A carbon tax can have economic, not just environmental, benefits for Australia
A new study has found that a carbon tax, accompanied by "revenue recycling," can produce both environmental and economic benefits for Australia.
Revenue recycling means money reaped from a carbon tax would be redirected back into the economy. This means the money accumulated from the tax would be redistributed between different stakeholders in the economy without increasing the government's revenue.
To be more specific, the tax income should be used to support consumption, invest in new research and development projects, and subsidize energy saving and pollution reducing programs. Using this approach makes the tax more politically appealing to companies and other opponents.
Australia's experience with a carbon tax
Debate about a carbon tax has always been heated in Australia. The Gillard government introduced a carbon pricing scheme in 2012 which involved an initial rate of $23 per ton on about 500 big carbon emitters, including the electricity industry.
The scheme contained compensation measures including increases in money to government payment recipients and a program to help emissions-intensive, trade-exposed industries reduce carbon emissions, which were themselves a form of recycling.
Despite reducing emissions, the tax only lasted two years before it was terminated by the Abbott government, which argued the tax was costing big companies and causing electricity prices to rise.
I examined how such a scheme could work again, basing the design on the models used in Norway, Ireland and Switzerland. I simulated Australia's economy from 2020 to 2035 to examine the impact of a carbon tax policy with the associated revenue recycling approach on prices, total emissions and economic growth.
The first step in the design is identifying a tax rate and the reach of the policy. Research shows that a uniform rate covering the whole industry sector generates the greatest environmental benefits.
As well as suggesting a uniform tax rate on all sectors including the electricity sector (which is excluded from the current emissions safeguard mechanism), my study recommends starting the tax rate at $23 (the same rate applied in Gillard's scheme) in 2023 and increasing it gradually to $70 in 2030.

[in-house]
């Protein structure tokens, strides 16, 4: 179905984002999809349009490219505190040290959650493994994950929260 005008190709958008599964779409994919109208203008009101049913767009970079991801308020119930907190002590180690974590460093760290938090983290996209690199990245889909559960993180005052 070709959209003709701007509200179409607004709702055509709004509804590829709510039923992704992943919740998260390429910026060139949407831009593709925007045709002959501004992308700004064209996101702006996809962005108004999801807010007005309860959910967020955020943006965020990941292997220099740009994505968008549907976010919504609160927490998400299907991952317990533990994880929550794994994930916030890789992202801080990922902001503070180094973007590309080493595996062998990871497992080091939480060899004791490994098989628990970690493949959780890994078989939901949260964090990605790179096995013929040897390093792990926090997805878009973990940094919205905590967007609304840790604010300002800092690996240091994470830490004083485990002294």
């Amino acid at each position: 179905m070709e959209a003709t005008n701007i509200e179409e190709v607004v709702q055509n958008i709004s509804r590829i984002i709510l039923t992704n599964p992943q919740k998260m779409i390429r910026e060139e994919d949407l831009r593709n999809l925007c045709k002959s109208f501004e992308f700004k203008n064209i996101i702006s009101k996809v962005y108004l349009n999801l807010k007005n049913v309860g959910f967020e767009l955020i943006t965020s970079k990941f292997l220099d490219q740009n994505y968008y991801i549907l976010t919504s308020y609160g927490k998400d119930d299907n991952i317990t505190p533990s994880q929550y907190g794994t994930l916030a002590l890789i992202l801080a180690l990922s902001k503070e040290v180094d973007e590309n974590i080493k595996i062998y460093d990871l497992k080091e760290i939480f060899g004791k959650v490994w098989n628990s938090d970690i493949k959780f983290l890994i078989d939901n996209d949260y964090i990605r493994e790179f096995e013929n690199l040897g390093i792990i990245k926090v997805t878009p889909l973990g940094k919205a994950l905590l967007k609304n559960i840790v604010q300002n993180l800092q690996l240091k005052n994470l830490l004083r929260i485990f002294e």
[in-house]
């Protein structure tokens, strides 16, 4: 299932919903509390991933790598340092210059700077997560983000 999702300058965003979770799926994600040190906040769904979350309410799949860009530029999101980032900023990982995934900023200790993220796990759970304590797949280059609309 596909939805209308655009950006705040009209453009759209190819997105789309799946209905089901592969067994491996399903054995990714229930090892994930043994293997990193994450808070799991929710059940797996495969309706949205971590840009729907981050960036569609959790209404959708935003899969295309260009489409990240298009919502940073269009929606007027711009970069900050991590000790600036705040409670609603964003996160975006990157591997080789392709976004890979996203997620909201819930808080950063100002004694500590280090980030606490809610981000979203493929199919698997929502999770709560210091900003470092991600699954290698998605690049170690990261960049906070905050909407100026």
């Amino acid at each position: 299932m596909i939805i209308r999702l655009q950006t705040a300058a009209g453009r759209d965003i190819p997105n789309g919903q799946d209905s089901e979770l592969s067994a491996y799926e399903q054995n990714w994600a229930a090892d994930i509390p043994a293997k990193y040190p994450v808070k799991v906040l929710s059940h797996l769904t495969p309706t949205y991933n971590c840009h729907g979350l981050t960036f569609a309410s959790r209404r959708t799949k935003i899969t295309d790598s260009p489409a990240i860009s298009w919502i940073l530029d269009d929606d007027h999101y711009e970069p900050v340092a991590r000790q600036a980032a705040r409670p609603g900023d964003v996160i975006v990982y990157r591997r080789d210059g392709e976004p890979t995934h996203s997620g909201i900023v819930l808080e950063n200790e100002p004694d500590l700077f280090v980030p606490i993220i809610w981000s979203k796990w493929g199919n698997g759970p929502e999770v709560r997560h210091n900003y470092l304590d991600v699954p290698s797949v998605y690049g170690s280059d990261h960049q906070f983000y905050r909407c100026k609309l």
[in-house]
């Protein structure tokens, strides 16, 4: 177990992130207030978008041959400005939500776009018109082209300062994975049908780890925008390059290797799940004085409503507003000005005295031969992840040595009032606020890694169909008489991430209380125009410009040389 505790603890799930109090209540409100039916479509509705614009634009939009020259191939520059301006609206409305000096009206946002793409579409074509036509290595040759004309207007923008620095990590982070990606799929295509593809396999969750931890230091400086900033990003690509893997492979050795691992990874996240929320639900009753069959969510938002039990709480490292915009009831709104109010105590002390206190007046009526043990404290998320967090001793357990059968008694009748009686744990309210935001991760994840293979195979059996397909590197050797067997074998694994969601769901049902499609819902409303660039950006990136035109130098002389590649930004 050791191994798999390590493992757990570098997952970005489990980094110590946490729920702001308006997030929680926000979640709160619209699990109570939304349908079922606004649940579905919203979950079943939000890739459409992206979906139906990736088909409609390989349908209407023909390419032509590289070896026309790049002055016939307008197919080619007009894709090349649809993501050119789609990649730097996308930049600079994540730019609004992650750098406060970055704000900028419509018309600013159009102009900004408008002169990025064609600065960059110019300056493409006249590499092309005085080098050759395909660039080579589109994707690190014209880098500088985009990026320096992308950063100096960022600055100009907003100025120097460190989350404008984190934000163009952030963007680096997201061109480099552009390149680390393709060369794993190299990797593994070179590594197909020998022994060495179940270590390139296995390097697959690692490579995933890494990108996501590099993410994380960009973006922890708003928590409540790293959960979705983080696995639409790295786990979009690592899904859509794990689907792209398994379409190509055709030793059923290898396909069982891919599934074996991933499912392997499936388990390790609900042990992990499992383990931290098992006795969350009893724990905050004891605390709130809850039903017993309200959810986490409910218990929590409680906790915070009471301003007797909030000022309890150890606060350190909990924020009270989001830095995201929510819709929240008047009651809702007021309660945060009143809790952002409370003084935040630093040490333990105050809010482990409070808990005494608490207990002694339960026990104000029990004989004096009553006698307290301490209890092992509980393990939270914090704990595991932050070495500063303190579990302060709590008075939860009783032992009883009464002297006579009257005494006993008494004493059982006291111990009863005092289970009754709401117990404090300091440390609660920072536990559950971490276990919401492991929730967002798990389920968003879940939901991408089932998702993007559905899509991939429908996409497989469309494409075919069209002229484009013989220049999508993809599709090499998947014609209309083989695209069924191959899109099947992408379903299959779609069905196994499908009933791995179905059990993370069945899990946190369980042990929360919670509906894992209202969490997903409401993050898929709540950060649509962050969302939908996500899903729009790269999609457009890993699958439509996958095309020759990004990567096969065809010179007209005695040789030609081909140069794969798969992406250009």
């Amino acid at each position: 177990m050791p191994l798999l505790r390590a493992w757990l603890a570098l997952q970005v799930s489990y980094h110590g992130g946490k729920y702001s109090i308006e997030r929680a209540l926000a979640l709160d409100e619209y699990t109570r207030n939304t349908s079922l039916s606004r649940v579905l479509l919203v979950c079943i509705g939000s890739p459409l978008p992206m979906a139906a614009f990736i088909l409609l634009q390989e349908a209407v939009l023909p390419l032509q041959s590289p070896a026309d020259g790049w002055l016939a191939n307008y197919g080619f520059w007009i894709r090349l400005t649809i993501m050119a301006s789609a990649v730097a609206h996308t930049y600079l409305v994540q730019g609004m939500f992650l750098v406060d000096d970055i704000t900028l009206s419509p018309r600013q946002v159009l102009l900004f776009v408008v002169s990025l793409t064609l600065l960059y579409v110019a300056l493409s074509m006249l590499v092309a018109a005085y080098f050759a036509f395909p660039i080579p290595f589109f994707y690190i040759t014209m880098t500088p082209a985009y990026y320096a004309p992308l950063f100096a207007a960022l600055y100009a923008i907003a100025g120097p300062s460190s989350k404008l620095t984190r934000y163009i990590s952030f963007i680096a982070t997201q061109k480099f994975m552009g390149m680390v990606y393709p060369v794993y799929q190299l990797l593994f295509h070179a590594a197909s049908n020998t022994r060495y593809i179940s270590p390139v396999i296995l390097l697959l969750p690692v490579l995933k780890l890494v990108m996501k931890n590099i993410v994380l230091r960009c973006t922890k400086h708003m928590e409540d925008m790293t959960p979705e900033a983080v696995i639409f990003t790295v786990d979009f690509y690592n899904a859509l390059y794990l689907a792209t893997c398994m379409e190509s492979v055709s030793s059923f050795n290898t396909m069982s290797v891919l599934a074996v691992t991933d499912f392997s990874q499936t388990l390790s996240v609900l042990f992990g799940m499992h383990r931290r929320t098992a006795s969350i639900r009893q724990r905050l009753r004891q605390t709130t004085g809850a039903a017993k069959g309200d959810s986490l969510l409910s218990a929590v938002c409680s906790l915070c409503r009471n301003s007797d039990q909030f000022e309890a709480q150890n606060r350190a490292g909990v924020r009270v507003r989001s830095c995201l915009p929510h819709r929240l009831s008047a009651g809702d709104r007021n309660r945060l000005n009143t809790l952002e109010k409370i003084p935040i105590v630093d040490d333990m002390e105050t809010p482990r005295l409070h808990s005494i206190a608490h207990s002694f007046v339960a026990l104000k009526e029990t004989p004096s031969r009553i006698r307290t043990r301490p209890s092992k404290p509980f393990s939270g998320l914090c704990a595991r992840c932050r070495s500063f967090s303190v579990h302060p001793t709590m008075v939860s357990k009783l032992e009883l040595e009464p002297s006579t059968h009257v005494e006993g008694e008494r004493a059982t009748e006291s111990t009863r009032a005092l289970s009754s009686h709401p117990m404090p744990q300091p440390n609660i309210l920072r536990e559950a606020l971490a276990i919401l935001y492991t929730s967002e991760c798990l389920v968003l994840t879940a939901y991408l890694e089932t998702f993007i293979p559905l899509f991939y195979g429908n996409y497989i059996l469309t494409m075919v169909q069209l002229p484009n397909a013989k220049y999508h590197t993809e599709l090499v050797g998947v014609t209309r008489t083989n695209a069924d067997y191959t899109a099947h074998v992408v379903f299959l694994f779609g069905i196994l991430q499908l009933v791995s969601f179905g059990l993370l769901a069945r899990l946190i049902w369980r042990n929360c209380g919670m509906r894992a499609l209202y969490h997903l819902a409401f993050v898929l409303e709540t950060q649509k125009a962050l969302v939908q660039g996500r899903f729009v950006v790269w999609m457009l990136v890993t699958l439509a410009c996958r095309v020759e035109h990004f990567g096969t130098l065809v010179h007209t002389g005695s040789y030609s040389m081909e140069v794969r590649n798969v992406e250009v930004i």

The rate would stay at this level until 2035.
A carbon tax increases the cost of production and leads to an increase in the inflation rate. The inflation impact of this policy is estimated to be 0.5% in 2023, increasing substantially to 1.52% in 2035.
Rising inflation reduces the spending power of families and reduces consumption and economic growth. Considering consumption has a fundamental role in a growing economy, the accumulated tax revenue would be used to keep consumption unchanged after implementing a carbon tax.
How a new version of the tax would work
My study recommends using the accumulated carbon tax revenue to lower income taxes. This would leave more money for families, thereby reducing the impact of inflation, caused by the tax, on the economy.
As well as strengthening families' spending power, a share of the tax revenue would be invested in research and development projects. This would create new jobs and provide a baseline for a prosperous economy.
My study recommends that in the first year, all the tax revenue would be used to support consumption. However, the amount of money allotted to investment would rise from the second year as the carbon tax rate increases. It is estimated that about $57 billion would be available for new technologies over 13 years under this carbon tax.
Imposing a carbon tax would also provide a financial incentive for industry to reduce its fossil fuel use. It would motivate the sector to shift to low-carbon technologies as they would bear a smaller tax bill and reap larger profits.
My study concludes Australia could reduce carbon emissions by 35% while GDP would increase by 0.286% by 2035 and new jobs would be created in research and development. Following the recommended carbon tax design, Australia's transition to a low-carbon economy would be accelerated, which would benefit both the economy and the environment.
Provided by The Conversation